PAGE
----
Case Report - Journal of Cardiovascular Medicine and Therapeutics (2018) Volume 2, Issue 3
Trans-catheter closure of RPA to LA fistula by duct occluder device
- *Corresponding Author:
- Mahua Roy
Departments of Pediatrics and Surgery North Bengal Medical College and Hospital Darjeeling, West Bengal 700074, India
E-mail: [email protected]
Accepted date: Aug 17, 2018
Citation: Roy M, Chattopadhyay A, Bandhyopadhyay B, et al. Trans-catheter closture of RPA to LA fistula by duct occluder device. J Cardiovasc Med Ther. 2018;2(2):6-8.
Right pulmonary artery (RPA) to left atrium (LA) fistula is a rare variant of pulmonary arteriovenous fistula (PAVF) which can cause central cyanosis. We are reporting a case with central cyanosis with structurally normal heart on 2-dimensional (2D) echo which subsequently was diagnosed as a case of RPA to LA fistula. He underwent successful trans- catheter closure of the fistula by duct occlude device.
Central cyanosis, Pulmonary artery-LA fistula, Duct occluder device.
RPA to LA fistula is a rare variant of pulmonary arteriovenous fistula (PAVF) which can present with central cyanosis, dyspnea and if left untreated can be complicated with hyperviscosity syndrome. Investigative modalities include Transthoracic echocardiography (TTE)/Transesophageal echocardiography (TEE) with contrast echocardiography, Multi Slice Computerized Tomographic (MSCT) angiography or by cardiac catheterization. It can be treated surgically by ligation of fistulous tract, but now a day’s trans-catheter closure has become an alternative option.
A 7-year-old boy weighing 18 kg presented to outpatient department with central cyanosis, grade III clubbing and shortness of breath (NYHA class III). On examination he had oxygen saturation of 65% in room air without any significant cardiovascular findings. Except high hematocrit (60%) level routine blood investigations were within normal limit including coagulation profile. Chest-X ray showed homogenous opacity in right hilar region.12 lead ECG showed features of LV volume overload. 2D echo showed dilated left atrium (LA) and ventricle (LV), a fistulous communication from RPA was suspected (Figures 1 and 2).
A contrast echocardiography with agitated normal saline was done to rule out any pulmonary arterio-venous fistula. Contrast echocardiography study revealed appearance of microbubbles in LA within 3 cardiac cycles. So, a provisional diagnosis of pulmonary AV malformation (PAVM) was made.
A Multi Slice CT angiogram revealed a large tortuous fistulous communication between RPA and LA. Trans-catheter device closure was planned. An informed consent was obtained from the parents. Patient was electively intubated and ventilated. Two venous accesses by 6(F) short sheaths (Terumo Medical Corporation, Somerset, New Jersey) were taken in both the groins. One arterial access (RFA, 4F) was taken for continuous hemodynamic monitoring. The child was fully heparinized (100 IU/kg). Pulmonary artery (PA) angiogram was done by the Berman catheter (Arrow International Inc, Pennsylvania). Fistulous communication between RPA and LA was best profiled in RAO view (Figure 3). The narrowest segment in angiogram measured 16 mm. We could cross to LA via PFO with a 5 F Multipurpose catheter (Cook Inc, Bloomington, IN).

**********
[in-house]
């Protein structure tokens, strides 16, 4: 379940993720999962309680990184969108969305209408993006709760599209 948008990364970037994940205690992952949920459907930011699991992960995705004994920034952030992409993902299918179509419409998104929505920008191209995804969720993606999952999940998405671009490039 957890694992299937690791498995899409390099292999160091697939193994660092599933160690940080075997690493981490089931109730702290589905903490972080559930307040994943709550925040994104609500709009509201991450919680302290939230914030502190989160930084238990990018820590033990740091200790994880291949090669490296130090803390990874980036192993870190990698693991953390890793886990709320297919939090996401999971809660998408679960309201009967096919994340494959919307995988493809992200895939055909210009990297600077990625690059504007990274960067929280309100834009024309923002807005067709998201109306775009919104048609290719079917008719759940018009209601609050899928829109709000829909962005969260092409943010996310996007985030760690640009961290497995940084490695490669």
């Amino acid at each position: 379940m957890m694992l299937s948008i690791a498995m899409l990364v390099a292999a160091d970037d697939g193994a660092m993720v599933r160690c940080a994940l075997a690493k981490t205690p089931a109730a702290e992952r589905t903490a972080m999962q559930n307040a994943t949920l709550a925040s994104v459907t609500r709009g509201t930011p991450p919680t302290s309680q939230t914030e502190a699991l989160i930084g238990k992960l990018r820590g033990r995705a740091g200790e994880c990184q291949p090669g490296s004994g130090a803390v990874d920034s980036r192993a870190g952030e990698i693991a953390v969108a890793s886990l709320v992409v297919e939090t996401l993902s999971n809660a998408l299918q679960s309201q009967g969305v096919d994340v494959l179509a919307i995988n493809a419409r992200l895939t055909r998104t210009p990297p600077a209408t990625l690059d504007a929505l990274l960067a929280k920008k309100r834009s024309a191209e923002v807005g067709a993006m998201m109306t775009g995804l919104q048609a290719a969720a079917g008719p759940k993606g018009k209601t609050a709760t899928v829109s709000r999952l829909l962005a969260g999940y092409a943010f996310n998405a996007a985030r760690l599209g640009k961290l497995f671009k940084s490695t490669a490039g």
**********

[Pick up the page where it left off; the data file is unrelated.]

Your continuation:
The fistula was crossed from LA side with an angulated 0.032” × 260 cm glide wire (Terumo Medical corp, Somerset, NJ). The wire was kept in RPA. A veno-venous loop was made by snaring the wire from RPA by a gooseneck snare (ev3 Endovascular Inc., Plymouth, Minnesota, USA).
A 18/20 mm duct occlude device (Heart R, Life tech Scientific, Shenzhen) was selected to close the fistulous tract. We didn’t do balloon sizing for selection of device. We had selected the device based upon angiographic and CT images. A 9 (Fr) Lifetech ASD delivery sheath was advanced over the glide wire from the left femoral vein across the PFO and it was parked in RPA. The sheath was completely de-aired. The aortic retention disc of the device was deployed under fluoroscopy in the RPA and the waist of the device into the fistulous tract. Post procedure selective RPA angiogram showed complete closure of the fistula without any pulmonary arterial or venous obstructions (Figure 4).
After device deployment the systemic saturation immediately jumped to 98%. The total fluoroscopic time was 38 min and total contrast used was 3 ml/Kg. The patient was extubated on table and discharged after 48 hours of observation on aspirin 5 mg/kg/day for 6 months (Figures 5 and 6).
On follow up after 3 months CT angiogram was done which showed device was perfectly in place without any obstruction or erosion of the nearby structures.
Pulmonary artery (PA) to LA fistula is a direct communication between these two structures. The 1st description of such anomaly was given by Friedlich and co-authors in 1950 . Some authors consider this anomaly as a variant of a PAVF however; unlike classical PAVF, PA to LA fistulas do not involve direct communication between an artery and a vein. PA to LA fistula is an uncommon variant of PAVF, but it shares the same clinical features like central cyanosis, normal cardiovascular examination, and a shadow parallel to the left heart border on chest x-ray.